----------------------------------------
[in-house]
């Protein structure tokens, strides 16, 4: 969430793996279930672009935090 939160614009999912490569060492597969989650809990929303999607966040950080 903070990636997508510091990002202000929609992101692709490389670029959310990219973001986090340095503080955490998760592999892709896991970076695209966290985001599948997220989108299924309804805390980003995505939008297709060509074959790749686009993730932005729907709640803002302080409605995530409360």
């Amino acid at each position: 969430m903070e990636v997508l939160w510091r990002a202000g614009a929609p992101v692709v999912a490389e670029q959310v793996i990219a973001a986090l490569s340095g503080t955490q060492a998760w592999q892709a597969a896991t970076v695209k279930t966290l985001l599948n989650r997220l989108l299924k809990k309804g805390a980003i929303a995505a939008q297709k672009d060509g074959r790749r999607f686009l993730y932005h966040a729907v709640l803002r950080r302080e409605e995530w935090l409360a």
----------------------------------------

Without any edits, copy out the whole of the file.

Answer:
[in-house]
């Protein structure tokens, strides 16, 4: 969430793996279930672009935090 939160614009999912490569060492597969989650809990929303999607966040950080 903070990636997508510091990002202000929609992101692709490389670029959310990219973001986090340095503080955490998760592999892709896991970076695209966290985001599948997220989108299924309804805390980003995505939008297709060509074959790749686009993730932005729907709640803002302080409605995530409360």
């Amino acid at each position: 969430m903070e990636v997508l939160w510091r990002a202000g614009a929609p992101v692709v999912a490389e670029q959310v793996i990219a973001a986090l490569s340095g503080t955490q060492a998760w592999q892709a597969a896991t970076v695209k279930t966290l985001l599948n989650r997220l989108l299924k809990k309804g805390a980003i929303a995505a939008q297709k672009d060509g074959r790749r999607f686009l993730y932005h966040a729907v709640l803002r950080r302080e409605e995530w935090l409360a």